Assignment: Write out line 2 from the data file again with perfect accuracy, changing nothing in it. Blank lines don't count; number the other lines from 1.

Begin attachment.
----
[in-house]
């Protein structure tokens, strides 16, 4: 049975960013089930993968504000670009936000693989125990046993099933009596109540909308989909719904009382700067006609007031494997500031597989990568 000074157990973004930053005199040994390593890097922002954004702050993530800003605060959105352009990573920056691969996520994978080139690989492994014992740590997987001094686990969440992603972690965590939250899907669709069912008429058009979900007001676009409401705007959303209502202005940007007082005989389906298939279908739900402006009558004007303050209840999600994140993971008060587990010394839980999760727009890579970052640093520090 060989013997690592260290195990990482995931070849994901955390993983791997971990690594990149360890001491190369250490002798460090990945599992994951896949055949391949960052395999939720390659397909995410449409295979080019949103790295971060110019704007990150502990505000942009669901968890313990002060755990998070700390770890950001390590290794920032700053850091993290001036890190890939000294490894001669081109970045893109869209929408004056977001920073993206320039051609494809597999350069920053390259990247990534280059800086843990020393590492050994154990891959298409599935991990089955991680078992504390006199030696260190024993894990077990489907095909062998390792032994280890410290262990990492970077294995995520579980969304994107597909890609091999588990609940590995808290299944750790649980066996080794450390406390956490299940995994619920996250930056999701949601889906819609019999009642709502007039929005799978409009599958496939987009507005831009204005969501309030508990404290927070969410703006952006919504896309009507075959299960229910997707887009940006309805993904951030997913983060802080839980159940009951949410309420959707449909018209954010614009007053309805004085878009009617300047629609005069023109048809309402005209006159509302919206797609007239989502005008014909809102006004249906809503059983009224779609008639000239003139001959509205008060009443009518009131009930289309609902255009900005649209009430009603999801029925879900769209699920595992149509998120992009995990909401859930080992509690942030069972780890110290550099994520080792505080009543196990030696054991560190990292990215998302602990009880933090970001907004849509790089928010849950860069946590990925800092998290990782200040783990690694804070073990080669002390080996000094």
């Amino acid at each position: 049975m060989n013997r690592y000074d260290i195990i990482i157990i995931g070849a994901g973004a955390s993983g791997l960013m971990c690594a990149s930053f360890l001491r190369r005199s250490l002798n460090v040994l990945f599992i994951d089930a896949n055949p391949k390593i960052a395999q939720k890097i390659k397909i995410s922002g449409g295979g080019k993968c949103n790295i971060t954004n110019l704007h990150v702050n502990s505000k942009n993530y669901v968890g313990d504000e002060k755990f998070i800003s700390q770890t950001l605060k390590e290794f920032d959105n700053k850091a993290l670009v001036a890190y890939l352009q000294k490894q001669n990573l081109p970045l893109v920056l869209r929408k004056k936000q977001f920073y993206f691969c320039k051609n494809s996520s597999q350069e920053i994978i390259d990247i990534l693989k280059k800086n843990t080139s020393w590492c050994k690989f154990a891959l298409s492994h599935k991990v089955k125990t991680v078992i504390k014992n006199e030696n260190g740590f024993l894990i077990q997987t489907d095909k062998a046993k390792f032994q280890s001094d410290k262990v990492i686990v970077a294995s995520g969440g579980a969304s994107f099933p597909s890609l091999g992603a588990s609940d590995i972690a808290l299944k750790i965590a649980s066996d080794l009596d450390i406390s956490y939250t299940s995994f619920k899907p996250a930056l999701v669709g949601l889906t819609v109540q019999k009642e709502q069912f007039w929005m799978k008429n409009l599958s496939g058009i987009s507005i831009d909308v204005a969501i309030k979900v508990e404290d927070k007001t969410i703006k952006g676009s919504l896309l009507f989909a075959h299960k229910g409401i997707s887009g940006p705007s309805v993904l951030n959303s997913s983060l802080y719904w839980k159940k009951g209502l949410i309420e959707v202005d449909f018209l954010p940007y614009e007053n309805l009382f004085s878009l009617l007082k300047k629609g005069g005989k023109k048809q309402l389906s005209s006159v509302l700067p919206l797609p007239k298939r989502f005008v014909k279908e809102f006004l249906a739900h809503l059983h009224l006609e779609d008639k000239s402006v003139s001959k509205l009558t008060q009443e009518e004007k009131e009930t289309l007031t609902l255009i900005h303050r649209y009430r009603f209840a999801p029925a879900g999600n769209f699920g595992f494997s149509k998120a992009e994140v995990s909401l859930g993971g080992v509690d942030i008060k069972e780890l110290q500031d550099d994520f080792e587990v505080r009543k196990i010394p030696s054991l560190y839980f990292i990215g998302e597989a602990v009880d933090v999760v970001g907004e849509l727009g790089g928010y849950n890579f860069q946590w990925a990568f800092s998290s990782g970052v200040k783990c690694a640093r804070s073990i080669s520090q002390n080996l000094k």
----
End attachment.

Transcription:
């Protein structure tokens, strides 16, 4: 049975960013089930993968504000670009936000693989125990046993099933009596109540909308989909719904009382700067006609007031494997500031597989990568 000074157990973004930053005199040994390593890097922002954004702050993530800003605060959105352009990573920056691969996520994978080139690989492994014992740590997987001094686990969440992603972690965590939250899907669709069912008429058009979900007001676009409401705007959303209502202005940007007082005989389906298939279908739900402006009558004007303050209840999600994140993971008060587990010394839980999760727009890579970052640093520090 060989013997690592260290195990990482995931070849994901955390993983791997971990690594990149360890001491190369250490002798460090990945599992994951896949055949391949960052395999939720390659397909995410449409295979080019949103790295971060110019704007990150502990505000942009669901968890313990002060755990998070700390770890950001390590290794920032700053850091993290001036890190890939000294490894001669081109970045893109869209929408004056977001920073993206320039051609494809597999350069920053390259990247990534280059800086843990020393590492050994154990891959298409599935991990089955991680078992504390006199030696260190024993894990077990489907095909062998390792032994280890410290262990990492970077294995995520579980969304994107597909890609091999588990609940590995808290299944750790649980066996080794450390406390956490299940995994619920996250930056999701949601889906819609019999009642709502007039929005799978409009599958496939987009507005831009204005969501309030508990404290927070969410703006952006919504896309009507075959299960229910997707887009940006309805993904951030997913983060802080839980159940009951949410309420959707449909018209954010614009007053309805004085878009009617300047629609005069023109048809309402005209006159509302919206797609007239989502005008014909809102006004249906809503059983009224779609008639000239003139001959509205008060009443009518009131009930289309609902255009900005649209009430009603999801029925879900769209699920595992149509998120992009995990909401859930080992509690942030069972780890110290550099994520080792505080009543196990030696054991560190990292990215998302602990009880933090970001907004849509790089928010849950860069946590990925800092998290990782200040783990690694804070073990080669002390080996000094």